Editor’s Note: The Society of Hospital Medicine’s (SHM’s) Physician in Training Committee launched a scholarship program in 2015 for medical students to help transform health care and revolutionize patient care. The program has been expanded for the 2017-2018 year, offering two options for students to receive funding and engage in scholarly work during their first, second, and third years of medical school. As a part of the program, recipients are required to write about their experience on a biweekly basis.
When I decided to leave the business world to pursue a career in medicine, I envisioned myself in a clinic or an operating room helping the people in my community with the knowledge and skills acquired in my medical training. The thought of becoming a researcher had never even crossed my mind.
I grew up in Scottsdale, Arizona, a city which has no major academic medical centers. Prior to entering medical school, I was enrolled in a postbaccalaureate program at Johns Hopkins University, where I took the basic science classes necessary to apply. I was quite surprised to learn that, even at this level of education, I was required to participate in a research project. This experience changed the way I envisioned my entire career as a physician.
I am now a fourth year medical student and a pioneer of the “new curriculum” at Weill Cornell Medical College. In contrast to the traditional medical school curriculum, Cornell carved out 6 months of protected research time for all medical students by condensing the preclinical curriculum from 2 years to 1.5 years. I learned how much I enjoyed research at Johns Hopkins, which is one of the main reasons I applied here.
Despite my interest in research, I still struggled with the ultimate career question: What kind of doctor do I want to be?
After completing my medicine clerkship, I remember feeling intellectually stimulated in a way I hadn’t experienced in the previous years. While this may have had to do with the subject matter, I attribute much of this feeling to my clerkship director whose passion for medicine and teaching was contagious. I ultimately chose Ernie Esquivel, MD, to be my research mentor because of how much he impacted my education.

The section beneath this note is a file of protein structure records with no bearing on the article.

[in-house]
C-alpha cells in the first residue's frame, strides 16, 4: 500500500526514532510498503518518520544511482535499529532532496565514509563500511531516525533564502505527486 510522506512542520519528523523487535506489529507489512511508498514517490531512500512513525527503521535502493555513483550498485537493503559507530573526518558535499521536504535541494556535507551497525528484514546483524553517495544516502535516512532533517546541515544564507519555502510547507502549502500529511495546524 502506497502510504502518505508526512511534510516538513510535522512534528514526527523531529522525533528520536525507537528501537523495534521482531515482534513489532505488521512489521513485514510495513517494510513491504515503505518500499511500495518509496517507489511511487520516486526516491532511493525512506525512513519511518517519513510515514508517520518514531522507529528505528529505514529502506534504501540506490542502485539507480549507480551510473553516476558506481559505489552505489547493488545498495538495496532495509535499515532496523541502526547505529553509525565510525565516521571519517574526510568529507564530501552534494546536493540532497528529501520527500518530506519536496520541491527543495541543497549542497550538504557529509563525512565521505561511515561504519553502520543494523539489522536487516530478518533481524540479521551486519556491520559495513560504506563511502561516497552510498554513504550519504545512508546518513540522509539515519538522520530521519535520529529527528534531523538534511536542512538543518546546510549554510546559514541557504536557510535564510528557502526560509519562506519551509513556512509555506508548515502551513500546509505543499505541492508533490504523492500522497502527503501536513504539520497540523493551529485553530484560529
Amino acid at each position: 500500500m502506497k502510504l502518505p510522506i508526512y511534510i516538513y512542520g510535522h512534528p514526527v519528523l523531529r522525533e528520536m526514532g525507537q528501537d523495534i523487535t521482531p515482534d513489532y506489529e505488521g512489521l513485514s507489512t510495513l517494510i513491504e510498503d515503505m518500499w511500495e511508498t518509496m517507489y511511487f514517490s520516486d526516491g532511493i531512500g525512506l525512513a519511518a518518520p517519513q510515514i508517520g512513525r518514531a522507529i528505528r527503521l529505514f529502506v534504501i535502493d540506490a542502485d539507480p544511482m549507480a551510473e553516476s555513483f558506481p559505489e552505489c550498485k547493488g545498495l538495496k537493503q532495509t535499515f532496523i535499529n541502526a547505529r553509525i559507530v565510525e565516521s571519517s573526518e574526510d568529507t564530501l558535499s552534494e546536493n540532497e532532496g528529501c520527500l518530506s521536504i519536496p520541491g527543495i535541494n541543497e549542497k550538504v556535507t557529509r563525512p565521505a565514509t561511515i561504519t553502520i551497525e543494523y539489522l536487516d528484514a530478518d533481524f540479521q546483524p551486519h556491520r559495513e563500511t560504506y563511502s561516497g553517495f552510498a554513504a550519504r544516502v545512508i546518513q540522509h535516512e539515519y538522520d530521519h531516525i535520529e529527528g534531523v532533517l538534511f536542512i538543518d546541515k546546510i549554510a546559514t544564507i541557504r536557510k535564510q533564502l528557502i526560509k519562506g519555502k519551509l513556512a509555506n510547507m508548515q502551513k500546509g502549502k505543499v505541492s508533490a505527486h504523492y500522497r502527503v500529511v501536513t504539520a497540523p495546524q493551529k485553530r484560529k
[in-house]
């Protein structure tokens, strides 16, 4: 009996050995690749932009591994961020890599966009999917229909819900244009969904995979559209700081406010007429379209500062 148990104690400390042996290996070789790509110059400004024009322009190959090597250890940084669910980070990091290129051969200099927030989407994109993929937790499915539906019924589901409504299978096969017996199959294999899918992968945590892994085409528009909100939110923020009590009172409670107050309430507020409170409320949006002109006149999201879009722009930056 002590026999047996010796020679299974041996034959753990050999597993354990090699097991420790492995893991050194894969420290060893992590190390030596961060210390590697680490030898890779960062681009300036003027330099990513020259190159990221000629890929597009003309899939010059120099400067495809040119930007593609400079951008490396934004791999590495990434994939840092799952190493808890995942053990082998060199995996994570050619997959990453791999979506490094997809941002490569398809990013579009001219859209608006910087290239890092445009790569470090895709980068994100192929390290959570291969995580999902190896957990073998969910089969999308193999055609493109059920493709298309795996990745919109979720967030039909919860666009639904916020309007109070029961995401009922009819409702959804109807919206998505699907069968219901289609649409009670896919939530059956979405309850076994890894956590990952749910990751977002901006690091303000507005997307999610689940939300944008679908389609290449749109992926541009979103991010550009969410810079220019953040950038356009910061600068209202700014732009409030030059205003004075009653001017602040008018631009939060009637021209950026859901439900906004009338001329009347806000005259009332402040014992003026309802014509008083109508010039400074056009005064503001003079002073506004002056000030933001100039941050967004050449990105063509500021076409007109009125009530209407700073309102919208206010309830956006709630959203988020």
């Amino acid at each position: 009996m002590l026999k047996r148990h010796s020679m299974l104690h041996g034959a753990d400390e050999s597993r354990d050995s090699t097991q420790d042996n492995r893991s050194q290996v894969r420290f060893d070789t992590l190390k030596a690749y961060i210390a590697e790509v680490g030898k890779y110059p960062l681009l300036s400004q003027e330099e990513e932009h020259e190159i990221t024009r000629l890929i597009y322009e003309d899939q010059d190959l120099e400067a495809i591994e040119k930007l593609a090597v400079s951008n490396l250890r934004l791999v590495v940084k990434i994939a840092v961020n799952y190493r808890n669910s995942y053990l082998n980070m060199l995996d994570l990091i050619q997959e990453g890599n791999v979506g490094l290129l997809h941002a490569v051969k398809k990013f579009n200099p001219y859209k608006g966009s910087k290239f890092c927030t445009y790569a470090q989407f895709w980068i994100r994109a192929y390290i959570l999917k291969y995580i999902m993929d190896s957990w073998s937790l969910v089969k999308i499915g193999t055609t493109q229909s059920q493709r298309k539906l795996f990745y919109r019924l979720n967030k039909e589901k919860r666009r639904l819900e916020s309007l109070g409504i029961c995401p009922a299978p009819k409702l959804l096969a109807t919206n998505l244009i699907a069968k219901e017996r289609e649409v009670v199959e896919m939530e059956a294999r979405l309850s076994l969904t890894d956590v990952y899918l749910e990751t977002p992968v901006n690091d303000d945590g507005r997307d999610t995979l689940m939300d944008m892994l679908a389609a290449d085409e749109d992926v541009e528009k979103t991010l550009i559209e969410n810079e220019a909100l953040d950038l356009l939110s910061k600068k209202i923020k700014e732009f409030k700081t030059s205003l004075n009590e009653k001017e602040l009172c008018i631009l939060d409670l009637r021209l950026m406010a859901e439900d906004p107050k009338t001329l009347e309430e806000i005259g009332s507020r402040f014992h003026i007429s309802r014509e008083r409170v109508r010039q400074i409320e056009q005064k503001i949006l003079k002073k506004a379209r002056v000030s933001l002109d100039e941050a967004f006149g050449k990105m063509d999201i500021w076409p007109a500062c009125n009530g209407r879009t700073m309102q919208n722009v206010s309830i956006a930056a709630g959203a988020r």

Together we came up with a project to study the utility of bone biopsies in the management of osteomyelitis. We are doing this by analyzing changes from empiric to final antibiotics after bone biopsy results become available to determine how clinicians use this information to guide their management of the disease. We were also interested in analyzing predictors of positive bone cultures in this population. The success of this project will mostly be based on our ability to perform these analyses, regardless of what the results may be. We hypothesize that, in fact, bone biopsy results are not likely to have a significant impact on antibiotic management of osteomyelitis in nonvertebral bones.
I was one of the lucky few to be awarded a grant from the Society of Hospital Medicine, which will be instrumental in the success of the project. This grant will not only support my ongoing research efforts but will also afford me the opportunity to attend the annual SHM conference and become integrated into the medical community in a way that would otherwise never be possible.
Cole Hirschfeld is originally from Phoenix, Ariz. He received undergraduate degrees in finance and entrepreneurship from the University of Arizona and went on to work in the finance industry for 2 years before deciding to change careers and attend medical school. He is now a fourth year medical student at Weill Cornell Medical College and plans to apply for residency in internal medicine.